Economy drives suicide rate

Published 7:51 am Wednesday, July 15, 2009

FRANKLIN—The word “suicide” evokes an emotional reaction from many people. Some say that it’s a sin; others say that it’s selfish and so on. However, the reality is that suicide is a lot more common and preventable than many people realize.

In Virginia alone, there were 872 suicide deaths in 2007, two times the number of homicides in the commonwealth in 2007. For every suicide death, there are countless others who unsuccessfully attempt suicide.

The reasons that people commit suicide are often as diverse as the people are themselves, according to Christina Sloan, the youth suicide prevention manager for the Virginia Department of Health.

“There isn’t going to be any one reason,” she said. Most people who attempt suicide are suffering from depression, so the key is often figuring out what is causing the depression. People don’t usually just snap and commit suicide because of bad day; there is usually a cocktail of issues brewing over time, often involving money or relationship problems.

The current economic recession isn’t helping the suicide rate. A layoff or foreclosure, on top of other issues, can push some people to commit suicide. “The economy is definitely one of the factors,” Sloan said.

While women are more likely to attempt suicide, men are more likely to complete the act.

“That may have a lot to do with the means of suicide,” Sloan said. “Men are more likely to use firearms and women are more likely to use poison.”

Age is also an important factor in suicide. The elderly are at an increased risk because they often suffer from chronic illnesses, take multiple medications, which can alter their thought process, and are more likely to have lost a spouse. Bill Peterson, a policy analyst at the Virginia Department for the Aging, says that a perceived loss of independence can also push someone over the edge.

“You are talking about a generation that believes in personal independence and personal responsibility,” he said.

Peterson said that the burden of caring for a sick spouse “can lead to a tragic situation.”

On Thursday, Edward Lee Everett Sr., an elderly Boykins man, killed his wife, Queen Esther Everett, and then committed suicide. Family members said that he had expressed concern about not being able to care for her. Everett had become permanently blind and his wife was suffering from the final stages of Alzheimer’s disease.

The Department for the Aging works with 25 local Area Agencies on Aging to provide a variety of services to the elderly. Peterson wasn’t aware of any specific suicide prevention programs for the elderly, but he said that the Area Agencies on Aging have mental health resources and support groups.

In Virginia, and across the United States, rural areas lead cities and suburbs in terms of suicide rates. Sloan said that it is probably due to a relative lack of mental health resources in rural areas and socioeconomic factors.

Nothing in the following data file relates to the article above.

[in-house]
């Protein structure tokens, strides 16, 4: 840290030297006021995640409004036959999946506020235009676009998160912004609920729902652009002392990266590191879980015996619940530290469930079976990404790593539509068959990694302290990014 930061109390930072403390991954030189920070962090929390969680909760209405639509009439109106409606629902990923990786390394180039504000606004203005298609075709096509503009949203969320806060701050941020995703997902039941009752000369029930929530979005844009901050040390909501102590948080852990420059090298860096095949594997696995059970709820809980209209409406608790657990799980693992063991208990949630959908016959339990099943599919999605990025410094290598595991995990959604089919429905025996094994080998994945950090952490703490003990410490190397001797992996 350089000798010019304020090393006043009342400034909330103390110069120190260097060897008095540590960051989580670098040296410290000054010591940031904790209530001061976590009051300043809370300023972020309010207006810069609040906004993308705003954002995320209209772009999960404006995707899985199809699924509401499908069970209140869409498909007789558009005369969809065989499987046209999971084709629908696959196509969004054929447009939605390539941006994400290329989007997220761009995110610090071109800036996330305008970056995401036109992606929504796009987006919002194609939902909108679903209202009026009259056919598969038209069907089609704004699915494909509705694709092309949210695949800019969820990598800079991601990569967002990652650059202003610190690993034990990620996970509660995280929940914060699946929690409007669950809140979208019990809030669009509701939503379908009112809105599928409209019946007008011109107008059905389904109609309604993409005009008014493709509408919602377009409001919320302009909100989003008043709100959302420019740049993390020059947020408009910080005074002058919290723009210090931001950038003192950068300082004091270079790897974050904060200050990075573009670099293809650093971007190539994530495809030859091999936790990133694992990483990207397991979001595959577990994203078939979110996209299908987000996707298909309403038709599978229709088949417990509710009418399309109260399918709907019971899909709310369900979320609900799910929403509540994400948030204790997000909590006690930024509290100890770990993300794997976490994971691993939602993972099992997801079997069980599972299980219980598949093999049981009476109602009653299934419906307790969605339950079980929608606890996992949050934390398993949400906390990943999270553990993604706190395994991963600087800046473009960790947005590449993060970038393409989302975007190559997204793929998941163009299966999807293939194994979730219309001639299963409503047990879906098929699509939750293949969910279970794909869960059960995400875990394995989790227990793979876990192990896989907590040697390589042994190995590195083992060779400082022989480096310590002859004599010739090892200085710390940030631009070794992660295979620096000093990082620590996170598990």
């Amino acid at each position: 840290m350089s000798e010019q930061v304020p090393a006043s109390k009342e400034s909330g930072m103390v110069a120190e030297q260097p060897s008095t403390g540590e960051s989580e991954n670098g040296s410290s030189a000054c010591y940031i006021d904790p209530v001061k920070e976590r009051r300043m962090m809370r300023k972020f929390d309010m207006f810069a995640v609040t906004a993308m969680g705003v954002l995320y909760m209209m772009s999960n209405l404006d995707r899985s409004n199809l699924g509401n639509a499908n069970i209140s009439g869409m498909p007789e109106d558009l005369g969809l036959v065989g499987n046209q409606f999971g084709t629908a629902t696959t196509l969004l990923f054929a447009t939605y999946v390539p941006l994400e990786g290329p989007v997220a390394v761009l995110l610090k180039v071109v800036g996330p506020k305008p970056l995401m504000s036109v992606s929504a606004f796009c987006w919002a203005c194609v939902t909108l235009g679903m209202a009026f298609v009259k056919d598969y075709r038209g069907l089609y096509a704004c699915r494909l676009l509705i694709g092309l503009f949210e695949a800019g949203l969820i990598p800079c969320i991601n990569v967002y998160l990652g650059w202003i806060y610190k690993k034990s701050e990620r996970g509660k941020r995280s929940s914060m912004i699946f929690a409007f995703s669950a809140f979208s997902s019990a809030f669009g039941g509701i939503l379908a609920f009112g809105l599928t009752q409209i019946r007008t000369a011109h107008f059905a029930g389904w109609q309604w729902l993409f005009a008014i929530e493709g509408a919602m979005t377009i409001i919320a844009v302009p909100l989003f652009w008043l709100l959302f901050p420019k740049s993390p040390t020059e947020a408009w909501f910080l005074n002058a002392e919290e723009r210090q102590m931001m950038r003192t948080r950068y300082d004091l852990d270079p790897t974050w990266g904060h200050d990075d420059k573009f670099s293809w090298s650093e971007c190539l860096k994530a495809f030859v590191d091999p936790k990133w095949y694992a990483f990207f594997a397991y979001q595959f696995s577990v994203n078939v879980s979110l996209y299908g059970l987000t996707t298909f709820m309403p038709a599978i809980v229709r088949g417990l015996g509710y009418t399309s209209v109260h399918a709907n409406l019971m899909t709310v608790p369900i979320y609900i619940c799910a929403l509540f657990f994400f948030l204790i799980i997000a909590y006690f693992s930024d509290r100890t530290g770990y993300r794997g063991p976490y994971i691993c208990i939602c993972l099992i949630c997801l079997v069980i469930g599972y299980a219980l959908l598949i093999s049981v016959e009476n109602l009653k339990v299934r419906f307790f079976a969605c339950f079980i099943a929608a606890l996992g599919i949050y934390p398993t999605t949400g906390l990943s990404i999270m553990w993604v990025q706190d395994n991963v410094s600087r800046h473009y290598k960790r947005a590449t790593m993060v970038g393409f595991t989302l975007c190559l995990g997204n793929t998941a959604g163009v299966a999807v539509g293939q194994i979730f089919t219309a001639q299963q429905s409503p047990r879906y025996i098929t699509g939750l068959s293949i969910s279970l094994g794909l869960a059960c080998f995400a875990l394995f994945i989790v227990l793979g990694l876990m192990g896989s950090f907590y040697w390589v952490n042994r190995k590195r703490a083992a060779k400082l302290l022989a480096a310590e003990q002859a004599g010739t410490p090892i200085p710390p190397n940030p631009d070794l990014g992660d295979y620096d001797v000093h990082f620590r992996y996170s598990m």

The Western Tidewater Community Services Board is a publicly funded system of services for mental health, intellectual disability and substance abuse. It serves residents in the cities of Franklin and Suffolk and Southampton and Isle of Wight counties.

Jarvis Howell, the site supervisor for the WTCSB’s Franklin Mental Health Center, said that he has seen the demand for the organization’s suicide-prevention services rise over the past 10 years.

Howell said that most of the suicidal people whom he encounters are usually experiencing some type of financial or relationship turmoil.

“I had a man in here recently, he was distraught he had just lost his job, he was about to lose his car, his relationships were falling apart,” he said.

Howell said that the WTCSB has an emergency services office that is based in Suffolk. If someone comes in to the Franklin office with suicide ideations or even a detailed plan, a counselor can be sent over from the Suffolk office.

If someone reaches a level where they are non-responsive to counseling, an emergency custody order can be issued, which would allow the police to pick up the suicidal person and take him to a mental health facility.

The WTCSB charges for services on a scale depending upon the patient’s income. Compared to the value of a life, the cost is “negligible,” according to Howell. While resources exist, many people are simply too embarrassed to seek out help.

“There is a stigma when it comes to mental health,” Sloan said. “People are afraid of how other people are going to perceive them.”

Howell had this to say to anyone having suicidal thoughts. “You are not alone, there are a lot of people who have these thoughts and feelings. The main thing is to ask for help.”

According to statistics from the Centers for Disease Control, someone committed suicide every 16 minutes in the United States in 2005. Suicide is the 11th leading cause of death among people of all ages and the third leading cause among people between the ages of 10 and 24, despite the 24-hour hotlines and crisis services available.

Friends or family members are often the first defense against suicide. Sloan said that people should familiarize themselves with the signs of trouble.

“It’s really knowing what the warning signs are and not being afraid to ask if they’re having suicidal thoughts,” Sloan said. “It’s OK to ask someone and not be judgmental.”